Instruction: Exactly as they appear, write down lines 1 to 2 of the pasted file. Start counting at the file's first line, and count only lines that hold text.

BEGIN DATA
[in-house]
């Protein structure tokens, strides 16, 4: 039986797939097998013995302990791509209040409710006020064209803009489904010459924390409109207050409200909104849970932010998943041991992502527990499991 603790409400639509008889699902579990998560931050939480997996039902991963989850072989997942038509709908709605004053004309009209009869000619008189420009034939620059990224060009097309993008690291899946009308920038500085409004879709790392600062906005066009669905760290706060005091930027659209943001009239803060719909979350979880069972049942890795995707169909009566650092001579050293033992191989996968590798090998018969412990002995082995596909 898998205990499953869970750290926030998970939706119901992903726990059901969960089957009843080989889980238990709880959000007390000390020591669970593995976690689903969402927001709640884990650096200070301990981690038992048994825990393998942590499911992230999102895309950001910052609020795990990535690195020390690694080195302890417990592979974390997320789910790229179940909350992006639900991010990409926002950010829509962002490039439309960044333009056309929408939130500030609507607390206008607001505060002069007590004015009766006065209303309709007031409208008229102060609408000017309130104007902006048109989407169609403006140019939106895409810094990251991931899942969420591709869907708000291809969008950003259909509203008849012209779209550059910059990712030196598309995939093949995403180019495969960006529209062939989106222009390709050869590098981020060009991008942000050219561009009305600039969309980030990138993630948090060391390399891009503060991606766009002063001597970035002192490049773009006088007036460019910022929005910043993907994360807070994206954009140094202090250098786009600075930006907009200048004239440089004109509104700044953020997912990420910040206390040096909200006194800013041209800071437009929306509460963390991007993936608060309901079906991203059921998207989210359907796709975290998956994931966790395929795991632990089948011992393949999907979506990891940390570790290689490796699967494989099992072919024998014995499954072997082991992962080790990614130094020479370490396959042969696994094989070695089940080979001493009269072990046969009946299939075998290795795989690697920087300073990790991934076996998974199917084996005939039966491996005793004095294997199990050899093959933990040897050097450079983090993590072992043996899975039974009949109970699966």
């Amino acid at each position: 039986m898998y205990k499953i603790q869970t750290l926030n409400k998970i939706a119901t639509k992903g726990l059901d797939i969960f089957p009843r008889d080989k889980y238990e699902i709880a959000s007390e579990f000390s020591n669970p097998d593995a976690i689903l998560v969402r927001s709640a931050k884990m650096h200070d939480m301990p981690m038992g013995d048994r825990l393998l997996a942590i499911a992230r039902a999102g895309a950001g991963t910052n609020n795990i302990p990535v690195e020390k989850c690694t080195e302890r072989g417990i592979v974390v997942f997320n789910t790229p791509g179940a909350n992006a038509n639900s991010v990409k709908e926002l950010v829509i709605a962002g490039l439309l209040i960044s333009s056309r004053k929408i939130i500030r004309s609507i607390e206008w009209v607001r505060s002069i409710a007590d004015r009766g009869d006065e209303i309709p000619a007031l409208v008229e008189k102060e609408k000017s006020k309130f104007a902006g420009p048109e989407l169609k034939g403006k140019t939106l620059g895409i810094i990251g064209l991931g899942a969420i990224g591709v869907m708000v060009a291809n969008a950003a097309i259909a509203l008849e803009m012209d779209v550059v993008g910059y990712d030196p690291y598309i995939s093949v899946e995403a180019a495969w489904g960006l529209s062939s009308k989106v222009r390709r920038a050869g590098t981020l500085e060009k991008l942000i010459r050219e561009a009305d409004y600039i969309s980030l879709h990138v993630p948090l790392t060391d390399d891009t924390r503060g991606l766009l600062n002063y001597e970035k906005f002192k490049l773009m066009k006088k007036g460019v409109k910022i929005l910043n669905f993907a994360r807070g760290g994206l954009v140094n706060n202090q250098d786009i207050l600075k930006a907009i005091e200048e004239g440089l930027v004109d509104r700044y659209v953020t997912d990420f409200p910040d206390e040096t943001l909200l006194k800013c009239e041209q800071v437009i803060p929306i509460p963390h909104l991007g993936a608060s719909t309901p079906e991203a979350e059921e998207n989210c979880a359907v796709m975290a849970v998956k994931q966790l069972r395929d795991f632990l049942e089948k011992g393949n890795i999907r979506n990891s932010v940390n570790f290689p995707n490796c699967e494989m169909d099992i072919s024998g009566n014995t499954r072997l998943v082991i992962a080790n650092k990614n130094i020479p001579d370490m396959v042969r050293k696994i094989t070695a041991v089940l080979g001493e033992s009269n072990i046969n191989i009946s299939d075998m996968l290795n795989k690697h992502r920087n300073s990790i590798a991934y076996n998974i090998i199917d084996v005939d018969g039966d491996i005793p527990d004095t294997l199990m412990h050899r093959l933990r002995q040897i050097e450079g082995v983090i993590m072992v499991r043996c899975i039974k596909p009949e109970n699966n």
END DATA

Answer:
[in-house]
């Protein structure tokens, strides 16, 4: 039986797939097998013995302990791509209040409710006020064209803009489904010459924390409109207050409200909104849970932010998943041991992502527990499991 603790409400639509008889699902579990998560931050939480997996039902991963989850072989997942038509709908709605004053004309009209009869000619008189420009034939620059990224060009097309993008690291899946009308920038500085409004879709790392600062906005066009669905760290706060005091930027659209943001009239803060719909979350979880069972049942890795995707169909009566650092001579050293033992191989996968590798090998018969412990002995082995596909 898998205990499953869970750290926030998970939706119901992903726990059901969960089957009843080989889980238990709880959000007390000390020591669970593995976690689903969402927001709640884990650096200070301990981690038992048994825990393998942590499911992230999102895309950001910052609020795990990535690195020390690694080195302890417990592979974390997320789910790229179940909350992006639900991010990409926002950010829509962002490039439309960044333009056309929408939130500030609507607390206008607001505060002069007590004015009766006065209303309709007031409208008229102060609408000017309130104007902006048109989407169609403006140019939106895409810094990251991931899942969420591709869907708000291809969008950003259909509203008849012209779209550059910059990712030196598309995939093949995403180019495969960006529209062939989106222009390709050869590098981020060009991008942000050219561009009305600039969309980030990138993630948090060391390399891009503060991606766009002063001597970035002192490049773009006088007036460019910022929005910043993907994360807070994206954009140094202090250098786009600075930006907009200048004239440089004109509104700044953020997912990420910040206390040096909200006194800013041209800071437009929306509460963390991007993936608060309901079906991203059921998207989210359907796709975290998956994931966790395929795991632990089948011992393949999907979506990891940390570790290689490796699967494989099992072919024998014995499954072997082991992962080790990614130094020479370490396959042969696994094989070695089940080979001493009269072990046969009946299939075998290795795989690697920087300073990790991934076996998974199917084996005939039966491996005793004095294997199990050899093959933990040897050097450079983090993590072992043996899975039974009949109970699966």